Console.ReadKey Method ()

 

Obtains the next character or function key pressed by the user. The pressed key is displayed in the console window.

Namespace:   System
Assembly:  mscorlib (in mscorlib.dll)

[HostProtectionAttribute(SecurityAction.LinkDemand, UI = true)]
public static ConsoleKeyInfo ReadKey()

Return Value

Type: System.ConsoleKeyInfo

An object that describes the ConsoleKey constant and Unicode character, if any, that correspond to the pressed console key. The ConsoleKeyInfo object also describes, in a bitwise combination of ConsoleModifiers values, whether one or more Shift, Alt, or Ctrl modifier keys was pressed simultaneously with the console key.

Exception Condition
InvalidOperationException

The In property is redirected from some stream other than the console.

The ReadKey method waits, that is, blocks on the thread issuing the ReadKey method, until a character or function key is pressed. A character or function key can be pressed in combination with one or more Alt, Ctrl, or Shift modifier keys. However, pressing a modifier key by itself will not cause the ReadKey method to return.

Depending on your application, you might want to use the ReadKey method in conjunction with the KeyAvailable property.

The ReadKey method reads from the keyboard even if the standard input is redirected to a file with the SetIn method.

One of the most common uses of the ReadKey() method is to halt program execution until the user presses a key and the app either terminates or displays an additional window of information. The following example uses the ReadKey() method to wait for the user to press the Enter key before terminating the app.

using System;

public class Example
{
   public static void Main()
   {
      DateTime dat = DateTime.Now;
      Console.WriteLine("The time: {0:d} at {0:t}", dat);
      TimeZoneInfo tz = TimeZoneInfo.Local;
      Console.WriteLine("The time zone: {0}\n", 
                        tz.IsDaylightSavingTime(dat) ?
                           tz.DaylightName : tz.StandardName);
      Console.Write("Press <Enter> to exit... ");
      while (Console.ReadKey().Key != ConsoleKey.Enter) {}
   }
}
// The example displays output like the following:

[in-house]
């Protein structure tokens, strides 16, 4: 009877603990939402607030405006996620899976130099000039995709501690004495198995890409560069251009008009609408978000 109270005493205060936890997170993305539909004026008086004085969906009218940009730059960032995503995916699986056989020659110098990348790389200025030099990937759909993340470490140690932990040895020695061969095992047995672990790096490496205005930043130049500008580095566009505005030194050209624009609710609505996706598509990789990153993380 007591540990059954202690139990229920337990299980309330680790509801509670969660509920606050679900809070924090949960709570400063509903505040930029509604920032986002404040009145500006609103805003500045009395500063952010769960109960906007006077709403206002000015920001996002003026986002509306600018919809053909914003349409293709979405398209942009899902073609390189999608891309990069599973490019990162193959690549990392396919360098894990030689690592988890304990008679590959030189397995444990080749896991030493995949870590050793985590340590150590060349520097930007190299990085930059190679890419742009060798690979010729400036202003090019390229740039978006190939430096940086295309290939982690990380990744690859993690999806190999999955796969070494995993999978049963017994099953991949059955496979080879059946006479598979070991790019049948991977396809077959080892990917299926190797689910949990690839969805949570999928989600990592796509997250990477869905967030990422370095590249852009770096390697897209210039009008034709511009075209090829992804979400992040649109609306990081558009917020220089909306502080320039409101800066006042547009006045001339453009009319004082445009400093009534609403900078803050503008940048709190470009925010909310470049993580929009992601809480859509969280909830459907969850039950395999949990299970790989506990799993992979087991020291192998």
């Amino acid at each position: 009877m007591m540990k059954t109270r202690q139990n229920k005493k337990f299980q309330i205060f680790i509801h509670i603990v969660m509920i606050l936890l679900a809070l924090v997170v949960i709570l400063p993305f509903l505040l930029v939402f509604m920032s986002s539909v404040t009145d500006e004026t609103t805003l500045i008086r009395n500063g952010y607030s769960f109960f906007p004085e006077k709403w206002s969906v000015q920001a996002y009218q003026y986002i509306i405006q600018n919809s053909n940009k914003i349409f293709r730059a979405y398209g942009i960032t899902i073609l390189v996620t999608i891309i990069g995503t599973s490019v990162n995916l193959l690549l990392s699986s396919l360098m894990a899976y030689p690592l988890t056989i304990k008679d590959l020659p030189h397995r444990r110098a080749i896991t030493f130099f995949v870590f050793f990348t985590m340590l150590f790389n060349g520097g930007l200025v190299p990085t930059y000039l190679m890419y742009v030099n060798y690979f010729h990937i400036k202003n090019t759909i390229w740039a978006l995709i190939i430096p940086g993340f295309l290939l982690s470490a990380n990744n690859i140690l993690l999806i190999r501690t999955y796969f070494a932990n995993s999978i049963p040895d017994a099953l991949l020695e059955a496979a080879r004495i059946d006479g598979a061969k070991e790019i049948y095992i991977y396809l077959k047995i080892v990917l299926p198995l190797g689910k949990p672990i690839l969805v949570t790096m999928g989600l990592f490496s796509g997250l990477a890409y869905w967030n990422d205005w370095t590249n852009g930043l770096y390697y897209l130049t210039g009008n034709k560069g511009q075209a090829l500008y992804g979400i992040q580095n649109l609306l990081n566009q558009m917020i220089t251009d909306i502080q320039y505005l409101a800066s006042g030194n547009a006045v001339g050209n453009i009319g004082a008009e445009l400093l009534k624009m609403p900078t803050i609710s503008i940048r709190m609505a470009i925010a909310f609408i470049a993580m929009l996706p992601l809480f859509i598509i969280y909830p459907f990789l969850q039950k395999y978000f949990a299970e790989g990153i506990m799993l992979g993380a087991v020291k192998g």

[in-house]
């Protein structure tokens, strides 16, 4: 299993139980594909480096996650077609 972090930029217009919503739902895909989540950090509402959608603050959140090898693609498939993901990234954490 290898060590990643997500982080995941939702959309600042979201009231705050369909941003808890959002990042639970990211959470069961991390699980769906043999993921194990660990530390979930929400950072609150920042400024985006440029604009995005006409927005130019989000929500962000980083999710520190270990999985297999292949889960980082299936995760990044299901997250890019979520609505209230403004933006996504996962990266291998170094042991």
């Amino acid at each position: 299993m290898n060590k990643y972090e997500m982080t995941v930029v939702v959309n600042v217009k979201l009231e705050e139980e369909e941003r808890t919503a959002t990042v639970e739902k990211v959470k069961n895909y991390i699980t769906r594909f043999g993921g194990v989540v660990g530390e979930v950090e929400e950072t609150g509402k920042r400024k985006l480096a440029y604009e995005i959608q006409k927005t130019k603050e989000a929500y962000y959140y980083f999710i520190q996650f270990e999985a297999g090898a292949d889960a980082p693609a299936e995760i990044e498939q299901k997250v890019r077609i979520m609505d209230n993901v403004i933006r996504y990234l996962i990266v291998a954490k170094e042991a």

//     The time: 11/11/2015 at 4:02 PM:
//     The time zone: Pacific Standard Time

Note that this overload of the ReadKey method by default echoes any displayable keys that the user presses to the console. To suppress them, call the ReadKey method with an intercept argument of true.

The following example uses the ReadKey() method to display information about which key the user pressed..

using System;

class Example 
{
   public static void Main() 
   {
      ConsoleKeyInfo cki;
      // Prevent example from ending if CTL+C is pressed.
      Console.TreatControlCAsInput = true;

      Console.WriteLine("Press any combination of CTL, ALT, and SHIFT, and a console key.");
      Console.WriteLine("Press the Escape (Esc) key to quit: \n");
      do 
      {
         cki = Console.ReadKey();
         Console.Write(" --- You pressed ");
         if((cki.Modifiers & ConsoleModifiers.Alt) != 0) Console.Write("ALT+");
         if((cki.Modifiers & ConsoleModifiers.Shift) != 0) Console.Write("SHIFT+");
         if((cki.Modifiers & ConsoleModifiers.Control) != 0) Console.Write("CTL+");
         Console.WriteLine(cki.Key.ToString());
       } while (cki.Key != ConsoleKey.Escape);
    }
}
// This example displays output similar to the following:
//       Press any combination of CTL, ALT, and SHIFT, and a console key.
//       Press the Escape (Esc) key to quit:
//       
//       a --- You pressed A 
//       k --- You pressed ALT+K 
//       ► --- You pressed CTL+P 
//         --- You pressed RightArrow 
//       R --- You pressed SHIFT+R 
//                --- You pressed CTL+I 
//       j --- You pressed ALT+J 
//       O --- You pressed SHIFT+O 
//       § --- You pressed CTL+U 

.NET Framework
Available since 2.0
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